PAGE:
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Giants coaching search: The case for Matt Patricia

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Judge the man, not his boss.

David Butler II-USA TODAY Sports

In 2009, the Denver Broncos hired former New England Patriots offensive coordinator Josh McDaniels offensive coordinator Josh McDaniels to be the new head coach of the team. It was a disaster. In addition to screwing up their draft capital through awkward trades and taking a huge chance on Tim Tebow, McDaniels coached his way to an 11-17 record and was let go before he even completed two seasons with the team.

The McDaniels experiment was just one of many examples that further compounded the common belief that the Bill Belichick coaching tree is a poisoned chalice. On eight separate occasions since 2000, a former Belichick assistant has been hired as an NFL head coach and just one of those men still currently holds a job -- Bill O'Brien, who is currently in his second year in command of the Houston Texans.

Now that our beloved New York Giants have a vacancy at the head-coaching position, the team would be crazy to look towards the Patriots as the source of available talent, right? Well, it depends on why you're looking there. Ed made some excellent unbiased arguments against hiring either of the New England coordinators as the next coach of the Giants. He outlined all the previous examples -- Romeo Crennel, and Eric Mangini, and oh dear, even Charlie Weis. It's a tough case to go up against, and I'm not yet crazy enough to convince myself on McDaniels, but hear me out, I would still hire defensive coordinator Matt Patricia.

Let's begin with the basics. Patricia attended Rensselaer Polytechnic Institute, so he's a local Troy boy, where he balanced playing offensive line and studying aeronautical engineering. Native son -- check. Former player -- check. Crazy genius -- check, check, and triple check. Patricia has been calling the plays for the Patriots since 2010, despite only receiving the coordinator title in 2012. He's more experienced than you think, and there's a reason other teams are interviewing for their respective head-coaching gigs, yet the Giants haven't even contacted him regarding a potential interview?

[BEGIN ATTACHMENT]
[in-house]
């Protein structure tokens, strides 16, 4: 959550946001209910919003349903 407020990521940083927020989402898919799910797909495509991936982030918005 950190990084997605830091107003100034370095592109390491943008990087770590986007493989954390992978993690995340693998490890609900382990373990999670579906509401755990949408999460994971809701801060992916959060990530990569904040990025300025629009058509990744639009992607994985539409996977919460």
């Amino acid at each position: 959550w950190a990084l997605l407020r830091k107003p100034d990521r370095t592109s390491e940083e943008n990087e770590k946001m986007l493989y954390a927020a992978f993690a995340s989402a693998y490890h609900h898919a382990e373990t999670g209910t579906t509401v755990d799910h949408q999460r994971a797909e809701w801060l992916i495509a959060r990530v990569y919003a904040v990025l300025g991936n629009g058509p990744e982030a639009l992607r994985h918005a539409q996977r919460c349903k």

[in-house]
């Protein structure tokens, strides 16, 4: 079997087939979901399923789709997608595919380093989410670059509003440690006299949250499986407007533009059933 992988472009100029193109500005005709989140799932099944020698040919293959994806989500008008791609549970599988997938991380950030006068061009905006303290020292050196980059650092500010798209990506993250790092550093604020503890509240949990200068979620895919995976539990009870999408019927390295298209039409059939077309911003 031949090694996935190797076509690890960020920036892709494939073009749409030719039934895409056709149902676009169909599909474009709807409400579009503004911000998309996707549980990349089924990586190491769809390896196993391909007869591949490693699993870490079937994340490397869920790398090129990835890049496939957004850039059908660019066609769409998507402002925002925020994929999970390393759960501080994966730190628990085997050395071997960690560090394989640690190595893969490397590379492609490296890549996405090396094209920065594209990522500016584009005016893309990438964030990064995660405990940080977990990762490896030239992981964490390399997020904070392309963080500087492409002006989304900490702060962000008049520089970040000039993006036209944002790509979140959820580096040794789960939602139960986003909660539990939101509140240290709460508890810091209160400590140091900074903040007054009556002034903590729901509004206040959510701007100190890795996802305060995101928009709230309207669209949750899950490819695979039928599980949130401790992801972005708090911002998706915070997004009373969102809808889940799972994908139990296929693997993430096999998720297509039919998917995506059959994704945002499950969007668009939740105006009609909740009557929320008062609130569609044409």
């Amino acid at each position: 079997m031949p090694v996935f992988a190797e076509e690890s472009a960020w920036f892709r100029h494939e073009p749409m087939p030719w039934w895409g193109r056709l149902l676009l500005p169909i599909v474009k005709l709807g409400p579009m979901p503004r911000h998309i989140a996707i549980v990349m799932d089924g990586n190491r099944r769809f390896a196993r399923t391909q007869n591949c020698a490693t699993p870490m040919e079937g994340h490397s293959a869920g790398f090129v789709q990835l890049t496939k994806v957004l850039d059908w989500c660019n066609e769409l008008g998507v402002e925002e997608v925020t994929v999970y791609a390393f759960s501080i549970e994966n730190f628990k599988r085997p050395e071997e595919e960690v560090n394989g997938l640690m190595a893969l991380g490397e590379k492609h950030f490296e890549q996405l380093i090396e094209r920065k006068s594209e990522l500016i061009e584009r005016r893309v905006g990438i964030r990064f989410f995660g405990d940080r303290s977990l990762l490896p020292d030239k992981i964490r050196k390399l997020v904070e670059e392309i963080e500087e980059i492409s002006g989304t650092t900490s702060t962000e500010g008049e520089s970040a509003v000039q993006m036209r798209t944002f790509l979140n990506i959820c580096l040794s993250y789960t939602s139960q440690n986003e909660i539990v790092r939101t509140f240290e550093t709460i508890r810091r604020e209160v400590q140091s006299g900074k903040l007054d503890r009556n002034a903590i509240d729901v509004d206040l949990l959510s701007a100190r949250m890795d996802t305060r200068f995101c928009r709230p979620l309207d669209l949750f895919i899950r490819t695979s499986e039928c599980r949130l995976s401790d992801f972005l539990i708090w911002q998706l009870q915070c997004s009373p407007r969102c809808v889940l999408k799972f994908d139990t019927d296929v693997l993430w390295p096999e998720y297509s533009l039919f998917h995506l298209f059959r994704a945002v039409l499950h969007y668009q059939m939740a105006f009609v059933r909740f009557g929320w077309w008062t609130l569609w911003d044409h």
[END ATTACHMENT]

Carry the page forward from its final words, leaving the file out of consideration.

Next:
What I like about Patricia isn't the fact that he's a football pure-blood, but rather the fact that he has overseen a defense that consistently overachieved with underwhelming talent. The Patriots have as many misspent draft picks as the Giants in recent years, and yet still managed to compose themselves in a reasonable manner every season. In 2014, Patricia's defense ranked 12th in the league according to Football Outsiders' DVOA metric. In 2015, they repeated this ranking without shutdown cornerback Darrelle Revis. How many coordinators could lose their best player and maintain production? After your own defense invented a new brand of inefficient football this year, would you not want to, at least, talk to this man?

The mistake with previous Belichickian hires is that many were given top jobs for the wrong reasons. Teams were desperate to secure some kind of heir-apparent and that's a mistake. You must judge an individual for their own accomplishments rather than those around them. We see it every year when a team wins the Super Bowl and the roster is pulled apart in free agency as others attempt to scrape some shavings from a gold brick as if success is so easily transferable. It's a fool's game, and we need to be smarter than that.

So don't hire Patricia as your head coach because he's a disciple of the dark lord of Boston, but don't rule him out either. Judge him for who he is and nothing else, because I don't know about you, but an over-achieving young defensive mind who understands subjects as complex as fluid dynamics and jet engine propulsion sounds like someone I'd want to interview if I was a needy New York-based ball club.